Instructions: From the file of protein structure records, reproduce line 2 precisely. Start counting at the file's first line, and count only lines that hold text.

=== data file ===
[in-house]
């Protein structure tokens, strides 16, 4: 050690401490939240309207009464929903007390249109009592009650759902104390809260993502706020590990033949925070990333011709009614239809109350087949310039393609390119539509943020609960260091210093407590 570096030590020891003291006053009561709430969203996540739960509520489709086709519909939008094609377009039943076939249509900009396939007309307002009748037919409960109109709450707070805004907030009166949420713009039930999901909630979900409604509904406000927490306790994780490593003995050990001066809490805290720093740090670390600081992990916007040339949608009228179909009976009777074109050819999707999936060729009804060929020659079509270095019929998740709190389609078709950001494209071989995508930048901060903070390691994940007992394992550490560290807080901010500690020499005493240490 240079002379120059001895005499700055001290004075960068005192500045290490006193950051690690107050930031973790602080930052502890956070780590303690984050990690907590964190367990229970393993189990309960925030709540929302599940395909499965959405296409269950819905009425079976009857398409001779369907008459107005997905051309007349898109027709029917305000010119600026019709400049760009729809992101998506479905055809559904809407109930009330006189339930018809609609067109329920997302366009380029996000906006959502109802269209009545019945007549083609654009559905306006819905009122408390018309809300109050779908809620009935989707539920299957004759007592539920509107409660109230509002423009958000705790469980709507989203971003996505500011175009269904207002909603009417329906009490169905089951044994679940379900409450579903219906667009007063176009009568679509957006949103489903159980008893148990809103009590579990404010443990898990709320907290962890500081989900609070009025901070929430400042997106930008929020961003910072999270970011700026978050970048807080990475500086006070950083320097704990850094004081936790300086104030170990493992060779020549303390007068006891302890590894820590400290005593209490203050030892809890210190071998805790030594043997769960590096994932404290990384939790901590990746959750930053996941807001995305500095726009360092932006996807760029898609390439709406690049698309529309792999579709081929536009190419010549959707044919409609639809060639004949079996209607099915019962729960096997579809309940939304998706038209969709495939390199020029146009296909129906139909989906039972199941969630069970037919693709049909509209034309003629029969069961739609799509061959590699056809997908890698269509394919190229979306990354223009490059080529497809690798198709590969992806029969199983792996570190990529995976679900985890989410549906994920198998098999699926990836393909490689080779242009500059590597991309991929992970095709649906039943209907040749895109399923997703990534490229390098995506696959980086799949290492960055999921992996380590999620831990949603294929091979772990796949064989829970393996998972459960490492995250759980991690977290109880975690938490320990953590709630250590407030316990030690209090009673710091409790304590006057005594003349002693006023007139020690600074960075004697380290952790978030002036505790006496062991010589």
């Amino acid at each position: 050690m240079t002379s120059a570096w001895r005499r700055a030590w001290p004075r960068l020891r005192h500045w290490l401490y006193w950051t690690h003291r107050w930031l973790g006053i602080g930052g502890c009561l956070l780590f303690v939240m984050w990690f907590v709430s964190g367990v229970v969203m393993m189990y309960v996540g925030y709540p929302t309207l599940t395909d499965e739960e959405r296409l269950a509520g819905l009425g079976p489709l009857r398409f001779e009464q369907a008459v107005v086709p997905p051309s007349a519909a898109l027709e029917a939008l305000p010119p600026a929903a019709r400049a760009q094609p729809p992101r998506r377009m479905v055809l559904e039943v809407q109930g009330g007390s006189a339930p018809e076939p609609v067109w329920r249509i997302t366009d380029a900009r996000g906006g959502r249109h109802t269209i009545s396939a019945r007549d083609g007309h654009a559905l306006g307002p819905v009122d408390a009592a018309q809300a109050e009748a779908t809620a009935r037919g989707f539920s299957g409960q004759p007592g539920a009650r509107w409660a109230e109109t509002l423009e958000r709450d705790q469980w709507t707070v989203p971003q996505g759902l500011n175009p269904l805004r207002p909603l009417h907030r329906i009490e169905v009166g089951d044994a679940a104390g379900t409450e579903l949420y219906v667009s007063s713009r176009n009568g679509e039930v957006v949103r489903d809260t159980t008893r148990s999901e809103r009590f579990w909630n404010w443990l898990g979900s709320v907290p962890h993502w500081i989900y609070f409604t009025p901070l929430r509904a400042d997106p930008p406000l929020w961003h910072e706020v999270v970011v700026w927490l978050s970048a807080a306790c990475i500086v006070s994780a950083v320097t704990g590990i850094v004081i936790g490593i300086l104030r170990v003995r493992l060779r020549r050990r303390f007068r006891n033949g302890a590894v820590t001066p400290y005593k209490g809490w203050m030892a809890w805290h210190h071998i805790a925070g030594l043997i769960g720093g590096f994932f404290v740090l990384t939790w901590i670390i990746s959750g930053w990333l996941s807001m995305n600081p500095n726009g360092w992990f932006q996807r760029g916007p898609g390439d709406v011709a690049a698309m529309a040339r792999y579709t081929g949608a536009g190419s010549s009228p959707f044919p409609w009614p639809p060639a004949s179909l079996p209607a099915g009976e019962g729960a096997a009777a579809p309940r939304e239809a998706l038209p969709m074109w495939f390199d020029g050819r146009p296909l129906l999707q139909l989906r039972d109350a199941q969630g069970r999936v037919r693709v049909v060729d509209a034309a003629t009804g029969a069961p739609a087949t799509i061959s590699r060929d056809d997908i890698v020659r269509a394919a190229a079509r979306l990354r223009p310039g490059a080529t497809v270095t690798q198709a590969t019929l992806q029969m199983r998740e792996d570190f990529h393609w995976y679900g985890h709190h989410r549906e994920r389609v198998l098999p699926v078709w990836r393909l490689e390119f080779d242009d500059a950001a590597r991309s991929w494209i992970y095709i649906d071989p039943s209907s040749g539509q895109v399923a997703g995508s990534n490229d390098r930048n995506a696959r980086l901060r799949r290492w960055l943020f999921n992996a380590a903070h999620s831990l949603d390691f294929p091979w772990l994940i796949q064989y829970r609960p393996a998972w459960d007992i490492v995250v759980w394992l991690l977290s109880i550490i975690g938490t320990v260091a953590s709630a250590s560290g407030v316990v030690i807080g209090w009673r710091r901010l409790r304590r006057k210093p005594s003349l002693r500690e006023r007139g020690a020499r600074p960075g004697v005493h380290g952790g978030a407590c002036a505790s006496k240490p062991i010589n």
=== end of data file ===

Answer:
């Protein structure tokens, strides 16, 4: 050690401490939240309207009464929903007390249109009592009650759902104390809260993502706020590990033949925070990333011709009614239809109350087949310039393609390119539509943020609960260091210093407590 570096030590020891003291006053009561709430969203996540739960509520489709086709519909939008094609377009039943076939249509900009396939007309307002009748037919409960109109709450707070805004907030009166949420713009039930999901909630979900409604509904406000927490306790994780490593003995050990001066809490805290720093740090670390600081992990916007040339949608009228179909009976009777074109050819999707999936060729009804060929020659079509270095019929998740709190389609078709950001494209071989995508930048901060903070390691994940007992394992550490560290807080901010500690020499005493240490 240079002379120059001895005499700055001290004075960068005192500045290490006193950051690690107050930031973790602080930052502890956070780590303690984050990690907590964190367990229970393993189990309960925030709540929302599940395909499965959405296409269950819905009425079976009857398409001779369907008459107005997905051309007349898109027709029917305000010119600026019709400049760009729809992101998506479905055809559904809407109930009330006189339930018809609609067109329920997302366009380029996000906006959502109802269209009545019945007549083609654009559905306006819905009122408390018309809300109050779908809620009935989707539920299957004759007592539920509107409660109230509002423009958000705790469980709507989203971003996505500011175009269904207002909603009417329906009490169905089951044994679940379900409450579903219906667009007063176009009568679509957006949103489903159980008893148990809103009590579990404010443990898990709320907290962890500081989900609070009025901070929430400042997106930008929020961003910072999270970011700026978050970048807080990475500086006070950083320097704990850094004081936790300086104030170990493992060779020549303390007068006891302890590894820590400290005593209490203050030892809890210190071998805790030594043997769960590096994932404290990384939790901590990746959750930053996941807001995305500095726009360092932006996807760029898609390439709406690049698309529309792999579709081929536009190419010549959707044919409609639809060639004949079996209607099915019962729960096997579809309940939304998706038209969709495939390199020029146009296909129906139909989906039972199941969630069970037919693709049909509209034309003629029969069961739609799509061959590699056809997908890698269509394919190229979306990354223009490059080529497809690798198709590969992806029969199983792996570190990529995976679900985890989410549906994920198998098999699926990836393909490689080779242009500059590597991309991929992970095709649906039943209907040749895109399923997703990534490229390098995506696959980086799949290492960055999921992996380590999620831990949603294929091979772990796949064989829970393996998972459960490492995250759980991690977290109880975690938490320990953590709630250590407030316990030690209090009673710091409790304590006057005594003349002693006023007139020690600074960075004697380290952790978030002036505790006496062991010589």